In the 1960s, James Marshall Hendrix dropped out of high school, and to the surprise of his family, he decided to enlist in the U.S. army. Although, there are also some rumors claiming that Hendrix’s stint in the Army wasn’t necessarily voluntary: he was already honing his guitar skills in 1961 when a run-in with the law over stolen cars led to a choice: he could either spend two years in prison or join the Army.
Before Hendrix was 19 years old, law enforcement authorities had twice caught him riding in stolen cars. When given a choice between spending time in prison or joining the Army, he chose the latter and enlisted on May 31, 1961.After completing eight weeks of basic training at Fort Ord, California, he was assigned to the 101st Airborne Division and stationed at Fort Campbell, Kentucky. He arrived there on November 8, and soon afterward he wrote to his father: “There’s nothing but physical training and harassment here for two weeks, then when you go to jump school … you get hell. They work you to death, fussing and fighting.”In his next letter home, Hendrix, who had left his guitar at his girlfriend Betty Jean Morgan’s house in Seattle, asked his father to send it to him as soon as possible, stating: “I really need it now.” His father obliged and sent the red Silvertone Danelectro on which Hendrix had hand-painted the words “Betty Jean”, to Fort Campbell. His apparent obsession with the instrument contributed to his neglect of his duties, which led to verbal taunting and physical abuse from his peers, who at least once hid the guitar from him until he had begged for its return.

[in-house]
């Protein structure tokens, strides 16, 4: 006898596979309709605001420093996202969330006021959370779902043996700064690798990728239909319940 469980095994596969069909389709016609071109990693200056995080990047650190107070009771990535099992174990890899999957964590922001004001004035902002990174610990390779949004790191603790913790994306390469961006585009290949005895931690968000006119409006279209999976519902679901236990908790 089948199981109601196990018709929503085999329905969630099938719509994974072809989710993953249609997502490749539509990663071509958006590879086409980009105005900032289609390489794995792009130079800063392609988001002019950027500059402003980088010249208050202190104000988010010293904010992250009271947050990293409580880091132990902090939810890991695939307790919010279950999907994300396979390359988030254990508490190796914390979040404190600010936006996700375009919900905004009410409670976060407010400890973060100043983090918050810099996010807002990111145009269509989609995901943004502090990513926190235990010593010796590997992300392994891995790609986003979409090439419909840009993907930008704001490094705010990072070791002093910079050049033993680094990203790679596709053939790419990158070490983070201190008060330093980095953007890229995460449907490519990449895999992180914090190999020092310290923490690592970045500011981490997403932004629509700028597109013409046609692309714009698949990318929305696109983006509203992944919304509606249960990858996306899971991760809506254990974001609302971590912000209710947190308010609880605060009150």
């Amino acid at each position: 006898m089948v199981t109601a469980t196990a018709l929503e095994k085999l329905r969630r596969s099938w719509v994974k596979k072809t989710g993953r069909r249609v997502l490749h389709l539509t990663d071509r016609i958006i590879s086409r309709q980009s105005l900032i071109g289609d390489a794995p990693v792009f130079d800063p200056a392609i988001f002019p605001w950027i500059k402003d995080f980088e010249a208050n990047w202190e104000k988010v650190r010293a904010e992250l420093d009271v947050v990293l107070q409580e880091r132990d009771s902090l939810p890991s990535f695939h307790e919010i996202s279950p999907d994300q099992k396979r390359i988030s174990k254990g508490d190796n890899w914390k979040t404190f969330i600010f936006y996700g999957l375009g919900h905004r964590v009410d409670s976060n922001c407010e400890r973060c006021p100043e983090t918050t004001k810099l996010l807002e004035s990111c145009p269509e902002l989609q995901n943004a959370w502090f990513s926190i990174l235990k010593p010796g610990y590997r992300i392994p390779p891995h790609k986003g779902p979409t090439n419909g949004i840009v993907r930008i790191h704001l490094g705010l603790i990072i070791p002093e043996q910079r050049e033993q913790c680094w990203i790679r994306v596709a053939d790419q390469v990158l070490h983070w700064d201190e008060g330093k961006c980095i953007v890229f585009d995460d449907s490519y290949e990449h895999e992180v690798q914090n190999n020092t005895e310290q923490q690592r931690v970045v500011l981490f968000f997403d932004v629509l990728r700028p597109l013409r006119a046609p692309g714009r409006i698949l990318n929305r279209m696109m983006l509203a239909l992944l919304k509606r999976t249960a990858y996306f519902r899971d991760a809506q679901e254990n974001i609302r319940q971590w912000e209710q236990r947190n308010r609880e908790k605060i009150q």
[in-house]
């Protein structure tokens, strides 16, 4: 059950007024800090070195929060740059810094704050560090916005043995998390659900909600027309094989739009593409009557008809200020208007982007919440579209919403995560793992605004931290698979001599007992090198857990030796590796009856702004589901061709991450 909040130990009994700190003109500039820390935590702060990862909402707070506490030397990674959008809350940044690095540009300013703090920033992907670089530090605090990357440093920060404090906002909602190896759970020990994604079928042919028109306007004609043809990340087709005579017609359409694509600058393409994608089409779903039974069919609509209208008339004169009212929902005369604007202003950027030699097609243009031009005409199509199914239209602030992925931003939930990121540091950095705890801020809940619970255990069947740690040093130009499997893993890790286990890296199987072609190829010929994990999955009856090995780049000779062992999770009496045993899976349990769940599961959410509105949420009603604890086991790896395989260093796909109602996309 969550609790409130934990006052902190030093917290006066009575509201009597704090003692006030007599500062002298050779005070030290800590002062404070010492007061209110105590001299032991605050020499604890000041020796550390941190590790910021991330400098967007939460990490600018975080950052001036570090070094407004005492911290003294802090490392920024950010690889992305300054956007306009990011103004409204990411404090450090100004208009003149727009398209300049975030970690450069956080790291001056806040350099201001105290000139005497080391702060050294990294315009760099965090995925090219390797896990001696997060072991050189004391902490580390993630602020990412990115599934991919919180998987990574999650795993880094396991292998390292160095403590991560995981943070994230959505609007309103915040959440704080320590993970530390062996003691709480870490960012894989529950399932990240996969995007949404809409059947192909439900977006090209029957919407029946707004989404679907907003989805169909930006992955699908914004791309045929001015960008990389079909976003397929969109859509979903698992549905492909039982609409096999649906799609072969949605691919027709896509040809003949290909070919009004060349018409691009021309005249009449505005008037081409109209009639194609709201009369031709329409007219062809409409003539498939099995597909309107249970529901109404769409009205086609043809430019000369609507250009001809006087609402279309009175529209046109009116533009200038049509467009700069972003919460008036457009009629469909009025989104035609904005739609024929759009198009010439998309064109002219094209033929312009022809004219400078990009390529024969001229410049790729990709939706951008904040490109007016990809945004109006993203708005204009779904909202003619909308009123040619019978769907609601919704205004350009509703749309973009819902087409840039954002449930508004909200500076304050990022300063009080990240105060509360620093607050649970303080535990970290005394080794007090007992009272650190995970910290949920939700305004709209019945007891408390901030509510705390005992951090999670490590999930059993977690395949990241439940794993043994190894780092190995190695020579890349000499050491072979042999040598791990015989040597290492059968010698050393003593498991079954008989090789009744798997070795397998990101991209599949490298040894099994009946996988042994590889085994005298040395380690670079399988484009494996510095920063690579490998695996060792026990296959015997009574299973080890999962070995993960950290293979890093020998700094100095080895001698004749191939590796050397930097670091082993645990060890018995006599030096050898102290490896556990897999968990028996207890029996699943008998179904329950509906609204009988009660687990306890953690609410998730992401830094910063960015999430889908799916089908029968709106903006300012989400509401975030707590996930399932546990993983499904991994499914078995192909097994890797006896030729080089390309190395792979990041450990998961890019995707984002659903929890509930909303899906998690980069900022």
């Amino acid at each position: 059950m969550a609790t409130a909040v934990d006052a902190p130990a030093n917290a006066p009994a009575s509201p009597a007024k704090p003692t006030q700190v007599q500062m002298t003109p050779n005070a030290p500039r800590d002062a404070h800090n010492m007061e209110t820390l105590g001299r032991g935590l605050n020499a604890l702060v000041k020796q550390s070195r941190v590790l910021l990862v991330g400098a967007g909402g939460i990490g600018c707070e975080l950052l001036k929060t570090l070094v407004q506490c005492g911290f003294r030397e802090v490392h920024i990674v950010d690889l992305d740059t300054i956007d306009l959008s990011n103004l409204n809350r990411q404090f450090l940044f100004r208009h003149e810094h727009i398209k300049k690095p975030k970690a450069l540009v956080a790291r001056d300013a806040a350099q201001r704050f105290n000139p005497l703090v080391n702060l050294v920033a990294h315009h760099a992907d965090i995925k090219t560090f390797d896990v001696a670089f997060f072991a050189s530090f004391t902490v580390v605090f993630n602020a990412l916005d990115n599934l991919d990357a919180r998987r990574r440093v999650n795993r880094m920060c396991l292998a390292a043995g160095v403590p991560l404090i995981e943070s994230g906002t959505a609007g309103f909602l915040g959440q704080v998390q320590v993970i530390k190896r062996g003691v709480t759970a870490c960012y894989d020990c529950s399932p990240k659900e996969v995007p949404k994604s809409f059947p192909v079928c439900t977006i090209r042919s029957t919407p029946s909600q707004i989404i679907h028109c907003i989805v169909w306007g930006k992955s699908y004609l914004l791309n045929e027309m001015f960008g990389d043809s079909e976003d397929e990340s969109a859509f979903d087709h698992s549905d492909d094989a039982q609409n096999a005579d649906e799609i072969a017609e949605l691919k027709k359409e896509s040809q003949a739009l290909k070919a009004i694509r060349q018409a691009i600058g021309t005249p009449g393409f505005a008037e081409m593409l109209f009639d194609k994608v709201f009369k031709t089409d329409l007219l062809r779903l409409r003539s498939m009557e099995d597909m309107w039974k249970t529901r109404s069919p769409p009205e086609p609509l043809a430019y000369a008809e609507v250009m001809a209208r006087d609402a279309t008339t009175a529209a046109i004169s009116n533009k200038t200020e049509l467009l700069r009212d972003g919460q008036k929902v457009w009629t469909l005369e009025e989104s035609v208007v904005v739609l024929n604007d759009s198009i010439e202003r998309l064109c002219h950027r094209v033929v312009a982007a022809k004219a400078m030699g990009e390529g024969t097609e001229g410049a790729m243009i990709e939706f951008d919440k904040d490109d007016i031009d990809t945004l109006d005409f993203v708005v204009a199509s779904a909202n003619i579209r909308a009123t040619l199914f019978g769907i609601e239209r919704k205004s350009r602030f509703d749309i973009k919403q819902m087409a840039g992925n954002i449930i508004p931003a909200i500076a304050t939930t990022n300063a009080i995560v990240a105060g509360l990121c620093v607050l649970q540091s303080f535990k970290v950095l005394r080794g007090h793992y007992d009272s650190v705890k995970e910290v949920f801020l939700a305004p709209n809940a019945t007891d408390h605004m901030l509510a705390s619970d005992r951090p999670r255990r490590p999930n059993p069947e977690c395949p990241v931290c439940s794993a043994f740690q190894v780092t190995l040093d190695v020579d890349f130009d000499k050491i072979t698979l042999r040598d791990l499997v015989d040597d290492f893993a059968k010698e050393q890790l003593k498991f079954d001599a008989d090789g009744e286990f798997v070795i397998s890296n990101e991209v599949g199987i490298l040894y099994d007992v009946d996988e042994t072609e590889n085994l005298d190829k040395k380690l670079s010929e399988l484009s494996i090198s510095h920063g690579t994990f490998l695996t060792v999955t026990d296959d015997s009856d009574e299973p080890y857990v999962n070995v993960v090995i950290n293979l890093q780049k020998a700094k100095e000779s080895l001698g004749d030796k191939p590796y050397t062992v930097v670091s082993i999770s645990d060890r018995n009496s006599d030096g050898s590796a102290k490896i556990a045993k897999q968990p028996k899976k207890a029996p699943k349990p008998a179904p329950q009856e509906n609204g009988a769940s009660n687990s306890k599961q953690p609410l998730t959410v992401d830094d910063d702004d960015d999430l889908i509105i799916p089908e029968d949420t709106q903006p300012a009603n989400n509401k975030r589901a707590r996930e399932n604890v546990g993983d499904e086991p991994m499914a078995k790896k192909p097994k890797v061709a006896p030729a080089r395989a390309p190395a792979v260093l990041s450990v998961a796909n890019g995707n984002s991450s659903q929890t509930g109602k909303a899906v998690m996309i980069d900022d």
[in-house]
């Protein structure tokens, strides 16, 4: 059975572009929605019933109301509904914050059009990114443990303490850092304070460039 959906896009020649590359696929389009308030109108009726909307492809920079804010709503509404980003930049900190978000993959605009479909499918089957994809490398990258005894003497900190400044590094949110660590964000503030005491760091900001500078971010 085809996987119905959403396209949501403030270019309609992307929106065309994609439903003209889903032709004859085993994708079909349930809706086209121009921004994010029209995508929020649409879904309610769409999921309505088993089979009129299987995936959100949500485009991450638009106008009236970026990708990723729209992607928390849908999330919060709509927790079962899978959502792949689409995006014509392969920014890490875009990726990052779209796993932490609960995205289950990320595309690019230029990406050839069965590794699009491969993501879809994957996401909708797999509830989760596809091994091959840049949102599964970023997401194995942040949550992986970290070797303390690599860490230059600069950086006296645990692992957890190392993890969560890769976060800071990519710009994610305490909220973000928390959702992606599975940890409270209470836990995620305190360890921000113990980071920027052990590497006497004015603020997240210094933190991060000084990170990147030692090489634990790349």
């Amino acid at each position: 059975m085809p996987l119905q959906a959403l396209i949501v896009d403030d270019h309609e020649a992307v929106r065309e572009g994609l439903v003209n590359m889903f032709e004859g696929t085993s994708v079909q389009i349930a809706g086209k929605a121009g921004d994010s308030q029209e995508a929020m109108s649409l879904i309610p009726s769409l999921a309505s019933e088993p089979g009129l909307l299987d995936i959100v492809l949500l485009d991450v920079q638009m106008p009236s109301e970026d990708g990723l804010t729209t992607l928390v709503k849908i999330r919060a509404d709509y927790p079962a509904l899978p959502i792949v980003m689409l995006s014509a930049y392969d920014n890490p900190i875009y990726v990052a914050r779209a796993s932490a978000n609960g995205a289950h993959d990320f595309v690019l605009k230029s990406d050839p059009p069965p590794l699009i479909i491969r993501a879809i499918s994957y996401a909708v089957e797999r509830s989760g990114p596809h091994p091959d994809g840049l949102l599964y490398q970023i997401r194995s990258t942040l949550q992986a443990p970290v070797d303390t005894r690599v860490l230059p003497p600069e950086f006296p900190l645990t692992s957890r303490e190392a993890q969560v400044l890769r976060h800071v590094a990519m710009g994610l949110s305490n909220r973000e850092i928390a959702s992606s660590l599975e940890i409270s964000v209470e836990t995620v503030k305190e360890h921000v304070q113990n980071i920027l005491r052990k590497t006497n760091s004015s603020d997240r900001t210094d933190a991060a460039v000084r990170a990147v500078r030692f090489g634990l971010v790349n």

In November 1961, fellow serviceman Billy Cox walked past an army club and heard Hendrix playing guitar. Intrigued by the proficient playing, which he described as a combination of “John Lee Hooker and Beethoven”, Cox borrowed a bass guitar and the two jammed. Within a few weeks, they began performing at base clubs on the weekends with other musicians in a loosely organized band called the Casuals.
Hendrix completed his paratrooper training in just over eight months, and Major General C.W.G. Rich awarded him the prestigious Screaming Eagles patch on January 11, 1962. By February, his personal conduct had begun to draw criticism from his superiors. They labeled him an unqualified marksman and often caught him napping while on duty and failing to report for bed checks. On May 24, Hendrix’s platoon sergeant, James C. Spears, filed a report in which he stated: “He has no interest whatsoever in the Army … It is my opinion that Private Hendrix will never come up to the standards required of a soldier. I feel that the military service will benefit if he is discharged as soon as possible.” On June 29, 1962, Captain Gilbert Batchman granted Hendrix an honorable discharge on the basis of unsuitability.Hendrix later spoke of his dislike of the army and falsely stated that he had received a medical discharge after breaking his ankle during his 26th parachute jump